A blind blogger has started a letter-writing campaign asking President Obama to support global access to books for the blind and visually impaired. Darrell Shandrow, a technical support engineer who is the editor of Blind Access Journal, is petitioning the White House to direct U.S. delegates in the World Intellectual Property Organization to sign an international treaty that would expand U.S. copyright exemptions to blind and other people with print disabilities in the rest of the world. People with visual impairments are able to purchase “talking” versions of print books under a copyright exemption called 17 USC Section 121 that allows certain authorized organizations to make books accessible without the constant need to obtain written permission from publishers. Organizations include The National Library Service for the Blind (NLS) and Physically Handicapped, Recordings for the Blind and Dyslexic (RFB&D), Bookshare and ReadHowYouWant. Visually impaired persons can “read” these books on a digital e-book ... keep reading »
Today I had a column published in Media Post’s Marketing Daily, titled “A Costly Gamble”. I talk about how companies spend heavily on product development and marketing, but fail to consider people with disabilities who might use their products. Here’s an excerpt: “This oversight seems irresponsible: In the U.S., 54 million adults — or one in five Americans — have a physical or mental disability. People with disabilities have a combined income of more than a trillion dollars — and are willing to spend it on products and technologies that make their lives more productive. Brands that ignore the needs of this group relinquish an opportunity to reach this growing demographic. They also put their business at a higher risk for costly lawsuits, such as the $6 million in damages that Target paid in 2008 for failing to make some of its Web content accessible to blind people.” Please check it out ... keep reading »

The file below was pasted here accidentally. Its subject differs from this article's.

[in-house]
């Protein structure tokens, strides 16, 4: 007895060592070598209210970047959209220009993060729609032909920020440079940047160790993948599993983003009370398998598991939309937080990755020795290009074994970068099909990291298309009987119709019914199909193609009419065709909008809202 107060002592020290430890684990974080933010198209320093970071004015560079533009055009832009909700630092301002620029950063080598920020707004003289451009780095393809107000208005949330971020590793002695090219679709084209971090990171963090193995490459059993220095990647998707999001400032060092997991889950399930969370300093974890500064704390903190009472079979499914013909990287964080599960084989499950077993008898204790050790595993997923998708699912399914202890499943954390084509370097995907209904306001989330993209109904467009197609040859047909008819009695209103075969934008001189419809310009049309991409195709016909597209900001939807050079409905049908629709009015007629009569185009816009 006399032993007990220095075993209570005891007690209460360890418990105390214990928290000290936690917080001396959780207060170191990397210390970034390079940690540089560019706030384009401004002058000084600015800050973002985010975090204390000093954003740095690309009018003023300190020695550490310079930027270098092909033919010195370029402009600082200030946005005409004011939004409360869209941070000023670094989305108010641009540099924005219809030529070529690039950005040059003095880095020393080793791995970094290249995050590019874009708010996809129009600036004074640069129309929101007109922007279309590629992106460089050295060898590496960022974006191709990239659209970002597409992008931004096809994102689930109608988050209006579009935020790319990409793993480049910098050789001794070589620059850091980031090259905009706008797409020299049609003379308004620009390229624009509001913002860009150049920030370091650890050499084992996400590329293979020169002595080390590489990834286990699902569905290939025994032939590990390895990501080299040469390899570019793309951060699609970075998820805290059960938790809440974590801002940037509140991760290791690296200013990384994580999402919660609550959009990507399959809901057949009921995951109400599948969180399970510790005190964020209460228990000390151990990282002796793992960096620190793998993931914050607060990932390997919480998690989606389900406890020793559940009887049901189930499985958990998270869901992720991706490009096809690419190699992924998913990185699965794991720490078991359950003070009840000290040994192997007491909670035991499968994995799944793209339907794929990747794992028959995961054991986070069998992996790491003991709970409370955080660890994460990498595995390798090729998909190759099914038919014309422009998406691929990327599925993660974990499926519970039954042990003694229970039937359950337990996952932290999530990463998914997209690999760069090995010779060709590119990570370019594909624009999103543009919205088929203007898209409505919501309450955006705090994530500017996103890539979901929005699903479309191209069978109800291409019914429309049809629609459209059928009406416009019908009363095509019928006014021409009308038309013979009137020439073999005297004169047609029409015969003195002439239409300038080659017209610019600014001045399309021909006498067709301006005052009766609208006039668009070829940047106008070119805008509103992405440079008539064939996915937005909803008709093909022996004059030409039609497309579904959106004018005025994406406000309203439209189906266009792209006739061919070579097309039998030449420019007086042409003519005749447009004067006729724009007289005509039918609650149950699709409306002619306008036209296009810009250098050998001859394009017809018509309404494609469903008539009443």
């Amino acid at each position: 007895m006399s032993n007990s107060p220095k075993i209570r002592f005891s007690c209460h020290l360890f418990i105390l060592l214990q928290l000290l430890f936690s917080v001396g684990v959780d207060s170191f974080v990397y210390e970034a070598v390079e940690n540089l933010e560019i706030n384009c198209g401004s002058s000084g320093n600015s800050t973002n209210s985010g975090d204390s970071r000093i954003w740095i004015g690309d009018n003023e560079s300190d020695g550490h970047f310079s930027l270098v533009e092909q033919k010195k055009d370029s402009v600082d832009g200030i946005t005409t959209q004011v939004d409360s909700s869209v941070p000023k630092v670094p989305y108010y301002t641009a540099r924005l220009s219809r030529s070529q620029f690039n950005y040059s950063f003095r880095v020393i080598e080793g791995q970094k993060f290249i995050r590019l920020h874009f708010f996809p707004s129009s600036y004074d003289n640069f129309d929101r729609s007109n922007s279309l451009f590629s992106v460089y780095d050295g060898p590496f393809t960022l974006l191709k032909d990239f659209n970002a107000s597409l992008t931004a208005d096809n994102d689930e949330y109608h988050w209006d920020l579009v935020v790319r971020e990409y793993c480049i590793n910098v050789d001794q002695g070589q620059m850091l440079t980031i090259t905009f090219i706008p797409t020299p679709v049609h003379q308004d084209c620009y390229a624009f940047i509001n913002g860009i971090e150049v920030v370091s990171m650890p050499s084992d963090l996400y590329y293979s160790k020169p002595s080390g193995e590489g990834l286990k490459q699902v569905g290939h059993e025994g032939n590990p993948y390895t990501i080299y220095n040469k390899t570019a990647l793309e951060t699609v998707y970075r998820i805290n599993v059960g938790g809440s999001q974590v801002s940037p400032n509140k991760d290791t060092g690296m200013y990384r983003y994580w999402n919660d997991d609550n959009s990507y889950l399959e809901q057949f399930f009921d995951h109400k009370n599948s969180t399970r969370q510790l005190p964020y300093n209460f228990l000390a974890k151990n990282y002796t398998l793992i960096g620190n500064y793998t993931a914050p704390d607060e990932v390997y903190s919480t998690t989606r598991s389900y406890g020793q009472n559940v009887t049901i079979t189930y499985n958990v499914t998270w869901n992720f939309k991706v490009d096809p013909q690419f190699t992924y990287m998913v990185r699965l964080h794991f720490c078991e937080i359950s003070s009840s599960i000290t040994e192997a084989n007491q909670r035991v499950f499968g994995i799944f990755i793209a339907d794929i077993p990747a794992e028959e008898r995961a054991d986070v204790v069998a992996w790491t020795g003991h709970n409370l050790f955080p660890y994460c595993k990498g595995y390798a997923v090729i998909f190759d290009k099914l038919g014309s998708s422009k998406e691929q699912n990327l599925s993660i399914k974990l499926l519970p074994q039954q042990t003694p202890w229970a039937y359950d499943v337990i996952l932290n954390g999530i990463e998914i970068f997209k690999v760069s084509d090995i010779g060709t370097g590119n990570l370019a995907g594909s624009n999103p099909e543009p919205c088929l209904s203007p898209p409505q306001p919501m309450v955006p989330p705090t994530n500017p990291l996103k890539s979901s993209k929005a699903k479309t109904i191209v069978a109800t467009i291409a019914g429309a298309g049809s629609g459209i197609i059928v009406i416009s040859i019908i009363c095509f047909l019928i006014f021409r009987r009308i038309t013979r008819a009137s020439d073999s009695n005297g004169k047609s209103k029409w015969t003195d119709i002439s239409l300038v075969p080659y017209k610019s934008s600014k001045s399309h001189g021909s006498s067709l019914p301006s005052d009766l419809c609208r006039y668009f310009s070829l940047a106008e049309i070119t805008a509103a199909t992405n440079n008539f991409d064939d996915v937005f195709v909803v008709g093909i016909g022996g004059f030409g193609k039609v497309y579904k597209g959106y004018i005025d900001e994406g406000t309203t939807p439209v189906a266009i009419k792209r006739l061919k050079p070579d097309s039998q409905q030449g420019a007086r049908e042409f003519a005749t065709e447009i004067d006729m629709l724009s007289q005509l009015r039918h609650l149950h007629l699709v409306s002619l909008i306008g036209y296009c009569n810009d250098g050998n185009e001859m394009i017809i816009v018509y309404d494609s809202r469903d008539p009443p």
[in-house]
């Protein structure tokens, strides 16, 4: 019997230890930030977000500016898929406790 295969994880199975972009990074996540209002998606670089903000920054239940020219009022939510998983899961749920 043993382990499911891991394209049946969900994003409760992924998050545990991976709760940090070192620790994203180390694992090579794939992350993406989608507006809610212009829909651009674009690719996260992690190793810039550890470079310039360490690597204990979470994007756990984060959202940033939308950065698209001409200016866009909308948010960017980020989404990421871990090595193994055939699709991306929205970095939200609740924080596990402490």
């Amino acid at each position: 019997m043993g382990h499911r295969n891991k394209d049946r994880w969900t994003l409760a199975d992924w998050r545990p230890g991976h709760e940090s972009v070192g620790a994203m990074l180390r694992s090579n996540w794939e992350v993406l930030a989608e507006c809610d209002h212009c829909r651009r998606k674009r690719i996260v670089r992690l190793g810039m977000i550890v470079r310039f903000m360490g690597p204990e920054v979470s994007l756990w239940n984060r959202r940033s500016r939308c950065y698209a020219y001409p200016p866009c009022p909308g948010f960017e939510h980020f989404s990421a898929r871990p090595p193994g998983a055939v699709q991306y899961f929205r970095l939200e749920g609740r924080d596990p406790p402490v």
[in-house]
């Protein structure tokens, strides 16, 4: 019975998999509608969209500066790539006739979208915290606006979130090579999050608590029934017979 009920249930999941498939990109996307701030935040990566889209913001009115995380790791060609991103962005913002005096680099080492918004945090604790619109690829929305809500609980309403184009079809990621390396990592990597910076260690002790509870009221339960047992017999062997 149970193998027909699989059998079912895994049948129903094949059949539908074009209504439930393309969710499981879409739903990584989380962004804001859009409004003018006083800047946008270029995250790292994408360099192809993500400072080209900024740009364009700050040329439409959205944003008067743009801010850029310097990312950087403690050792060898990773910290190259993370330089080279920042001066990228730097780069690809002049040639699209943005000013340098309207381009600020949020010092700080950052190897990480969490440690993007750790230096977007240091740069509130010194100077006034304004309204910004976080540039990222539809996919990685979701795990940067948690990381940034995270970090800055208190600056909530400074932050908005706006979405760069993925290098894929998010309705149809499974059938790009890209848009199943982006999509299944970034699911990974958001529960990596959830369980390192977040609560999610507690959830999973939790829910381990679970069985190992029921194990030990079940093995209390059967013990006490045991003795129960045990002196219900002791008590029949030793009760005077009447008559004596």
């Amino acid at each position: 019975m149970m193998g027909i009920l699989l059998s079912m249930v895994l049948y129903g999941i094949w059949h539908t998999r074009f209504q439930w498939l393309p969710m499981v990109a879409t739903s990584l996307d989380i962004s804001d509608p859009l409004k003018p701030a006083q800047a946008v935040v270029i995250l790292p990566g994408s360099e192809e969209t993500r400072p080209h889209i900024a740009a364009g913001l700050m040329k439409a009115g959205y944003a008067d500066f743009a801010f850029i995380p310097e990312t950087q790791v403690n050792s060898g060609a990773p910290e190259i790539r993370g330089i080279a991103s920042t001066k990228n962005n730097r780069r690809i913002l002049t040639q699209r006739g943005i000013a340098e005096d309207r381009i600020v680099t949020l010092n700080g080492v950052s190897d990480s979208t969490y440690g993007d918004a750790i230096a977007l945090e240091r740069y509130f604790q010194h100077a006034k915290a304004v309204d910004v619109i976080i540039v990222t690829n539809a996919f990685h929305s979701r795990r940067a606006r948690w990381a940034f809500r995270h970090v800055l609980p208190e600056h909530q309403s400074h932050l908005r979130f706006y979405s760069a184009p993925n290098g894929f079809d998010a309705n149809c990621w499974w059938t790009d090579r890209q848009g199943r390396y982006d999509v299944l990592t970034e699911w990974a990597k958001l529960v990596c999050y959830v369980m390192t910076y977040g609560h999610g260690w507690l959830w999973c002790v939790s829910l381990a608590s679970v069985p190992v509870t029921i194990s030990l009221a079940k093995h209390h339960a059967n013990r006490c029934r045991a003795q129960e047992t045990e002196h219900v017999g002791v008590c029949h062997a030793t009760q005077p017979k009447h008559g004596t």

Amazon introduced a new version of Kindle, its electronic book reader. But once more, the device fails to include many assistive technology features. To be sure, the Kindle 2 includes a sleeker design and a lighter console. For the disabled, the most interesting feature by far is a text-to-speech function that allows readers to listen to books with a robot-like computerized voice that is delivered — some say — with a Eastern European accent. What’s interesting is, though Amazon CEO Jeff Bezos didn’t say as much, his company partnered with a key assistive technology company, Nuance Communications, to build the speech capability into the Kindle 2. Nuance is the maker of RealSpeak software, which is the same technology that enables text-to-speech on Nokia cell phones and Freedom Scientific’s JAWS screen readers to make them accessible for the blind and visually impaired. Nuance also makes Dragon NaturallySpeaking, a speech-recognition program that’s ... keep reading »
As I wrote in a previous post, most multi-touch smart phones — like Apple’s iPhone — aren’t suitable for blind and visually-impaired persons. There’s good news, however, in the form of a prototype case from Portugal-based industrial designer Bruno Fosi. The Silicon Touch lays on top of the iPhone’s screen and works in tandem with an accompanying iPhone application, helping the user feel the icons and what it is they are typing. There are also many nice features like text to speech and moon type tactile feedback, which the iPhone lacked for the visually impaired until now. In my opinion, what makes Silicon Touch so promising is how Mr. Fosi has re-thought how a person physcially interacts with a smart phone: Surprise! It doesn’t have to be just a visual user interface. One comment from a Yanko Design reader: “The idea can be applied to any usage scenario requiring [or] ... keep reading »